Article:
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Antioxidants: Fighting the Good Fight

While the body’s internal battle between antioxidants and free radicals certainly gets less press coverage than the Kanye vs 50 Cent feud, the war is vital for healthy living (although admittedly, it’s not yet clear how it influences the sale of Cristal!)

In the red corner are free radicals, or molecules with unpaired electrons. Like Renee Zellweger in Jerry Maguire, this little lady is an unstable molecule just looking for someone special—or, in this case, another electron—to complete her. So rather than signing up for an online dating service like all the other lonely 30-somethings, this molecule barges in on other molecules, altering their chemical structure and causing damage to otherwise healthy cells. These free radicals, which in our bodies most frequently appear in the form of oxygen, are a natural by-product of various cell activities, but can also be created through exposure to tobacco smoke, chemicals, UV radiation and other environmental factors.

In the blue corner, meanwhile, are antioxidants—or the good guys if you will. Defined as any substance that blocks free radicals (and their resulting damage to cells and tissues), these little fellas are thought to reduce the risk of cancer, stroke, and heart disease. Some studies [1] have also suggested that antioxidants may improve the effectiveness of chemotherapy and radiotherapy as well as mitigate some of the therapies’ negative side effects. In addition, antioxidants can also serve as a bit of a fountain of youth, helping delay the signs of aging, both in terms of age-related organ wear-and-tear and the development of wrinkles, decreases in skin elasticity and all the other “benefits” the good folks over at AARP conveniently forgets to tip you off on.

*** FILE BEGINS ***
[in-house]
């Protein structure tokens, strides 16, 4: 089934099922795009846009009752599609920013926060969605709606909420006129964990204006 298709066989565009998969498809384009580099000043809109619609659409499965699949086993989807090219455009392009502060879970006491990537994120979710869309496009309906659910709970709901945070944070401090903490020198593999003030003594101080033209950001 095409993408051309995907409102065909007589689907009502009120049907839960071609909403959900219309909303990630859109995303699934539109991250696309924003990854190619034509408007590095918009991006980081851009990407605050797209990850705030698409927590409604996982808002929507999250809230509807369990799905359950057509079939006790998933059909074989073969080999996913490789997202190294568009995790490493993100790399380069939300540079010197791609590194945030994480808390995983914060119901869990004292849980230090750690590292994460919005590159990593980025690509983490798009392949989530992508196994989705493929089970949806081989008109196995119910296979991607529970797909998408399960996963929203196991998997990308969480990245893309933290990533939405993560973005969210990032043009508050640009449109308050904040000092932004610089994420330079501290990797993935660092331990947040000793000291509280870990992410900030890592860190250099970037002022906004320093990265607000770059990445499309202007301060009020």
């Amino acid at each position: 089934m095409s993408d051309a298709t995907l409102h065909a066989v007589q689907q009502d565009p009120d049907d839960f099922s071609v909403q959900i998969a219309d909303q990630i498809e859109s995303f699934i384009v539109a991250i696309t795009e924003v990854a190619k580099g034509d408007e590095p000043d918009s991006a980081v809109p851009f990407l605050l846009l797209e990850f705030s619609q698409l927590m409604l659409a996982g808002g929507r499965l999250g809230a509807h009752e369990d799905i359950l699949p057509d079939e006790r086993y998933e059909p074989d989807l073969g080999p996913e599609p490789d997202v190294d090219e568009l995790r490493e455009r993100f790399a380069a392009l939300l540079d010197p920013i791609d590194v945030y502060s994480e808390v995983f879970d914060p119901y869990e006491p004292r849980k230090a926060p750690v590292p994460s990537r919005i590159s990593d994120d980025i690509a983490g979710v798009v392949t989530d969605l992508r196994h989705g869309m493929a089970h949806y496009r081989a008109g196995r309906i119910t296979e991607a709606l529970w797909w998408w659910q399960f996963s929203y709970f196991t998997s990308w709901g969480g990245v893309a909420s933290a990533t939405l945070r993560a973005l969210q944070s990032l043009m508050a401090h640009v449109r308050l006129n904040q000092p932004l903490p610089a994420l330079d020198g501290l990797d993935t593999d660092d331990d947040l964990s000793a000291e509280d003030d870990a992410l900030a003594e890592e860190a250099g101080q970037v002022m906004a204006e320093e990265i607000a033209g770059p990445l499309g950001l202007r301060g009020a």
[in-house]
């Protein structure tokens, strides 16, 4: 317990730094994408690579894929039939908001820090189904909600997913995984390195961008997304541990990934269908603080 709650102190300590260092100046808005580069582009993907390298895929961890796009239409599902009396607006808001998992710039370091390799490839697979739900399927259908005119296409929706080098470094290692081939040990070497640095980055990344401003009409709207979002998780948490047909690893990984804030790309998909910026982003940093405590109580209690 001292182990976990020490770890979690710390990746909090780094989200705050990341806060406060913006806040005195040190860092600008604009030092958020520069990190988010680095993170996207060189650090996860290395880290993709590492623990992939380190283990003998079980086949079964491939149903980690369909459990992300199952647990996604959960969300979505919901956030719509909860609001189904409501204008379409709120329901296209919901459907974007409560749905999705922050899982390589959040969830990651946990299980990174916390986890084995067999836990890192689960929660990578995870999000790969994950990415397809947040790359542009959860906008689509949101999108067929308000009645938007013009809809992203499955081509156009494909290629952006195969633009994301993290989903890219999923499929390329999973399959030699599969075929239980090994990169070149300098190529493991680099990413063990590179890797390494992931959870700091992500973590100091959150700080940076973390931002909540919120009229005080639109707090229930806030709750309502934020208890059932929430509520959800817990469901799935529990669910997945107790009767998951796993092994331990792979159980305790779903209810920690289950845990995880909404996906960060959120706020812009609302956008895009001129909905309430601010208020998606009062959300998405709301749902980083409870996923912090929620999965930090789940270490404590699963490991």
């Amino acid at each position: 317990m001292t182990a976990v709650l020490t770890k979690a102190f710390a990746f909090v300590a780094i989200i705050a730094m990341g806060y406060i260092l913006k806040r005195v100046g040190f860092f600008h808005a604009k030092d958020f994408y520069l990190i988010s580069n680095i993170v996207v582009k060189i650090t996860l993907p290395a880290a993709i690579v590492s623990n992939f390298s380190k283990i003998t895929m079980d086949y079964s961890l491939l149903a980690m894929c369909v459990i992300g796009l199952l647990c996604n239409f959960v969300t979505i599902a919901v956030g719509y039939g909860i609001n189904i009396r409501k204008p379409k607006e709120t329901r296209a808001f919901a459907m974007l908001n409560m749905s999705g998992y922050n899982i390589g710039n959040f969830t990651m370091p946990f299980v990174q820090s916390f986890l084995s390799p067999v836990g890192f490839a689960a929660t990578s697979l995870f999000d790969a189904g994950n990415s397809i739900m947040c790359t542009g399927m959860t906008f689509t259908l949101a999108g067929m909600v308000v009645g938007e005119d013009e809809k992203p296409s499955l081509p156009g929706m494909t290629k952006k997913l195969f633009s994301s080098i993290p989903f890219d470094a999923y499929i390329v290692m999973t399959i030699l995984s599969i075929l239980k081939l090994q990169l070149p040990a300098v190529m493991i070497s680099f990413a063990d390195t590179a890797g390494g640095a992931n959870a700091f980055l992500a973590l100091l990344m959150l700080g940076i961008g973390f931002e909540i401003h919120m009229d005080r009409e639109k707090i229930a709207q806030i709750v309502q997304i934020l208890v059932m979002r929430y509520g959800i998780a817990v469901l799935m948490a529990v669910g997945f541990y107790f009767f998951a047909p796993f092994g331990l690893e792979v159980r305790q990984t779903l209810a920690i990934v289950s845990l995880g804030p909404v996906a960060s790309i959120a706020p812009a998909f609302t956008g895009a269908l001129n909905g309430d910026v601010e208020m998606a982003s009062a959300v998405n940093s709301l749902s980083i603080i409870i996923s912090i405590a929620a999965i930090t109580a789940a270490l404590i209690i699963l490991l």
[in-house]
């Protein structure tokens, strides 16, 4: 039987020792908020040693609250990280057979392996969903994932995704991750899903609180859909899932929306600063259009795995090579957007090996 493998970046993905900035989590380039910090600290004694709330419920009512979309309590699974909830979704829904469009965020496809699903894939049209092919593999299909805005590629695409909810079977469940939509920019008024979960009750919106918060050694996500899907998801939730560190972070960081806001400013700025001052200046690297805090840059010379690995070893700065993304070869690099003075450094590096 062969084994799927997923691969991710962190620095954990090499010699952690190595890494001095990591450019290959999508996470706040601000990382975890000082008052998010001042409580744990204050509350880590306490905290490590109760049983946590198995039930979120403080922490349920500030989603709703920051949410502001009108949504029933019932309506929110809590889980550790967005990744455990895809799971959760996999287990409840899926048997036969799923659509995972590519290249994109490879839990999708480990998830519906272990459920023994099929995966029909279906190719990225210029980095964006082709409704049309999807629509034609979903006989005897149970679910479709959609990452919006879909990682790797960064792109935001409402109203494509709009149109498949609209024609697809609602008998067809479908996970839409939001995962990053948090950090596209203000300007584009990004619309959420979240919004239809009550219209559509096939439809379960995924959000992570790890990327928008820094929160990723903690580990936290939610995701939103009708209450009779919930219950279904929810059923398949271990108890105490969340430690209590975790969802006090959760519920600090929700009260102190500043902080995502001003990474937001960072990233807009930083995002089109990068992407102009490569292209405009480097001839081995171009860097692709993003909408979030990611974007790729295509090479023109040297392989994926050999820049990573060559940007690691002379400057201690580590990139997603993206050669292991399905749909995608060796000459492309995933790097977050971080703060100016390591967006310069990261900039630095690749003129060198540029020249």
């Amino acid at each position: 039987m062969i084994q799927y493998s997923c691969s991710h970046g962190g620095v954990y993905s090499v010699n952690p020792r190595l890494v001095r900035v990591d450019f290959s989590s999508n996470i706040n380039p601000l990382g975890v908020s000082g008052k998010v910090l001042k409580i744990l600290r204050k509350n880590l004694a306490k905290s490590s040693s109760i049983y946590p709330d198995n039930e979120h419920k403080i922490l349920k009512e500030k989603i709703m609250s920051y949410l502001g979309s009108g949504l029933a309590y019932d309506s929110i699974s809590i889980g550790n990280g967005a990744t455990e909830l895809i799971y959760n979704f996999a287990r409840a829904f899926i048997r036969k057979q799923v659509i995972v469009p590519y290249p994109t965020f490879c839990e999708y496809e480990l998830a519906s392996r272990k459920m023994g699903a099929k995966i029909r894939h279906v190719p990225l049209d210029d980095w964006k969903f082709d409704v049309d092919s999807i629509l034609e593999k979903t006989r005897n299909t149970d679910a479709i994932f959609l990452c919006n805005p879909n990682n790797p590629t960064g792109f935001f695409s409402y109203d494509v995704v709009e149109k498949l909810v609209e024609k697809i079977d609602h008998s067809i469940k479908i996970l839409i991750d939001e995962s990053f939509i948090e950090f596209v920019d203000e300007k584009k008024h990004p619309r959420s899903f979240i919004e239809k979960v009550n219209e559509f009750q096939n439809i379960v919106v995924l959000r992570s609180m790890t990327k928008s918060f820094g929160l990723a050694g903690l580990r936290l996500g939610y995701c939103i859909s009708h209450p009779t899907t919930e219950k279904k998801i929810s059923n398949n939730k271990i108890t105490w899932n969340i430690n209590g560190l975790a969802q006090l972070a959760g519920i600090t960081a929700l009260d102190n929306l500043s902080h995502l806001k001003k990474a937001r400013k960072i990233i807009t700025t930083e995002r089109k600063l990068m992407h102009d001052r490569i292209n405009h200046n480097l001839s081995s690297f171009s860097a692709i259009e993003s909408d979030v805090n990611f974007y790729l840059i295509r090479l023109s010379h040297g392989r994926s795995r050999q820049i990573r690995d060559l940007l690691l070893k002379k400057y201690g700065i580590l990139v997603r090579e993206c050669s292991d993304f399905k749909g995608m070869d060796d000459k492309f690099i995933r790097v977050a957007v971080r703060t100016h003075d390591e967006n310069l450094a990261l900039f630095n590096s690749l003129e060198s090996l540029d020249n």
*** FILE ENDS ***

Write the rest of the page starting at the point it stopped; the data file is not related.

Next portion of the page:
Popular antioxidants include protein enzymes as well as vitamins C and E, beta-carotene (a form of vitamin A) and lycopene. Antioxidants are most frequently found in bright colored fruits and vegetables including carrots, sweet potatoes, pumpkin, mango and—in case you have an aversion to orange foods—broccoli, spinach, corn, tomatoes, pink grapefruit and watermelon. In addition, you can find antioxidants in nuts, grains, and certain varieties of beef, poultry and fish, and foods with high flavonoid contents—a particularly potent form of antioxidant—including red wine (yay!) and dark chocolate (double yay!).

val’sphotos [2] Flickr Photo (CC)

Further Reading:

The Biggest Myth About Cancer: It Just “Happens” [3]

A Visual Guide to Antioxidants [4]

Wine Prevents Cavities [5]

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